Cystinosis is an autosomal recessive metabolic disease that belongs to the family of lysosomal storage disorders (LSDs). Initial symptoms of cystinosis correspond to the renal Fanconi syndrome. Patients then develop chronic kidney disease and multi-organ failure due to accumulation of cystine in all tissue compartments. LSDs are commonly characterized by a defective activity of lysosomal enzymes. Hematopoietic stem and progenitor cell (HSPC) transplantation is a treatment option for several LSDs based on the premise that their progeny will integrate in the affected tissues and secrete the functional enzyme, which will be recaptured by the surrounding deficient cells and restore physiological activity. However, in the case of cystinosis, the defective protein is a transmembrane lysosomal protein, cystinosin. Thus, cystinosin cannot be secreted, and yet, we showed that HSPC transplantation can rescue disease phenotype in the mouse model of cystinosis. In this review, we are describing a different mechanism by which HSPC-derived cells provide cystinosin to diseased cells within tissues, and how HSPC transplantation could be an effective one-time treatment to treat cystinosis but also other LSDs associated with a lysosomal transmembrane protein dysfunction.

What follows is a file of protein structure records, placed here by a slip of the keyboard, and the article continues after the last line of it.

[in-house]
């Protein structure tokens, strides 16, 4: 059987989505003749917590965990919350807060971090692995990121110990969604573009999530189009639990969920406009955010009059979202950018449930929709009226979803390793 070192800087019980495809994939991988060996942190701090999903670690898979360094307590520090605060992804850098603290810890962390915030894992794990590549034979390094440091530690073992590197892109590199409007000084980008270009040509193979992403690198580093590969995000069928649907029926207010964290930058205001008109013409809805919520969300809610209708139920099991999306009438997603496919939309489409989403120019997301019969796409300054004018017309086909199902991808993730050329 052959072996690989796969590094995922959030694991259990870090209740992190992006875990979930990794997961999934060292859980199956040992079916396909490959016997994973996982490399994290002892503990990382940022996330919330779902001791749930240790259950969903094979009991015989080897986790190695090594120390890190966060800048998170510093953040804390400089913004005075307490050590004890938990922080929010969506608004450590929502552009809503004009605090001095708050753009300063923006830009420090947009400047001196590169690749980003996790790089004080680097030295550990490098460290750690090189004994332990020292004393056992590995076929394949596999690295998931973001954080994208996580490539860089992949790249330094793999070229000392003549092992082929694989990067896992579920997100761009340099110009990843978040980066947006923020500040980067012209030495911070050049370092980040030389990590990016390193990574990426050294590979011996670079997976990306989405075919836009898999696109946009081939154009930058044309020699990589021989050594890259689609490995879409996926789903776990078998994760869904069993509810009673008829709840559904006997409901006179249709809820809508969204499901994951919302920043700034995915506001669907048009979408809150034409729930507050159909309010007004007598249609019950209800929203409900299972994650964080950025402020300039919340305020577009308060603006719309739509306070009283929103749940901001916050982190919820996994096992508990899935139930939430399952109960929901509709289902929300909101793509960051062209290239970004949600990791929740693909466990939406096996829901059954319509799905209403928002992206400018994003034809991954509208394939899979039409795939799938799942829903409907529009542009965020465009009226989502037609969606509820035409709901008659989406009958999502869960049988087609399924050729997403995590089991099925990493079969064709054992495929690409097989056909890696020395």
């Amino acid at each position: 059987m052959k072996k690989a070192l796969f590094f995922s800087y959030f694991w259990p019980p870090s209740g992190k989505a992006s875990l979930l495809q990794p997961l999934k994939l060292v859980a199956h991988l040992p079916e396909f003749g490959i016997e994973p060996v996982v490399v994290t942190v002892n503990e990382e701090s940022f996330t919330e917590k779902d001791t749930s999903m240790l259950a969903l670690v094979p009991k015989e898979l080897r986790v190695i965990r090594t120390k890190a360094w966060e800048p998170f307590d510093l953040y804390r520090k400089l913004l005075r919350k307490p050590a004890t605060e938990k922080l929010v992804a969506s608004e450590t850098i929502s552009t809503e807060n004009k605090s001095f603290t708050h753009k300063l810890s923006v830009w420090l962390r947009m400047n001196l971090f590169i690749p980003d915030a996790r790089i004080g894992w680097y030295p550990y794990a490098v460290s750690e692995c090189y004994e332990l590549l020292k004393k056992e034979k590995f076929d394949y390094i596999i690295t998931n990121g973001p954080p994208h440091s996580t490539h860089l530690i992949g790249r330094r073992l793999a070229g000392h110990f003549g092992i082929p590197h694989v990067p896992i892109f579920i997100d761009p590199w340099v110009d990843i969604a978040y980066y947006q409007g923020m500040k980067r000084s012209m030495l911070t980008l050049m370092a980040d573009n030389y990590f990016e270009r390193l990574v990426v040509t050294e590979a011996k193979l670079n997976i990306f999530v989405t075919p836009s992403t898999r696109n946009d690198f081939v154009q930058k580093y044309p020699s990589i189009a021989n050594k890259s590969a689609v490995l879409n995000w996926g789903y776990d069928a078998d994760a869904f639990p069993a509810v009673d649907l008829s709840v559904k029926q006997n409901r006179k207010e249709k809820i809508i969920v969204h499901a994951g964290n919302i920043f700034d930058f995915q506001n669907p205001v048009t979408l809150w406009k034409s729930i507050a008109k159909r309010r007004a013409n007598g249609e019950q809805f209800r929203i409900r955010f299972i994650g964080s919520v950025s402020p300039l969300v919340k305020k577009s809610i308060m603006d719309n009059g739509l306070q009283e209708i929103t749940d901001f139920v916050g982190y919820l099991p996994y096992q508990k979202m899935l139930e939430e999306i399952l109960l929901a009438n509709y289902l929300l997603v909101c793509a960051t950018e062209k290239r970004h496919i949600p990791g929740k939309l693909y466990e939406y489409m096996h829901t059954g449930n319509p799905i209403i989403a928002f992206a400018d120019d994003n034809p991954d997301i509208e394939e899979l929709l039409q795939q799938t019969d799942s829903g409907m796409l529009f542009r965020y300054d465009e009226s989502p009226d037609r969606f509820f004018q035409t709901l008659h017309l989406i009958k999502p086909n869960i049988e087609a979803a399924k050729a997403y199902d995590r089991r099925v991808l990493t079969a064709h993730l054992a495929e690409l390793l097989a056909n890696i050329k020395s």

Keywords: Cystinosis; Gene therapy; Hematopoietic stem and progenitor cells; Lysosomal storage disorders; Lysosomal transfer; Tunneling nanotubes.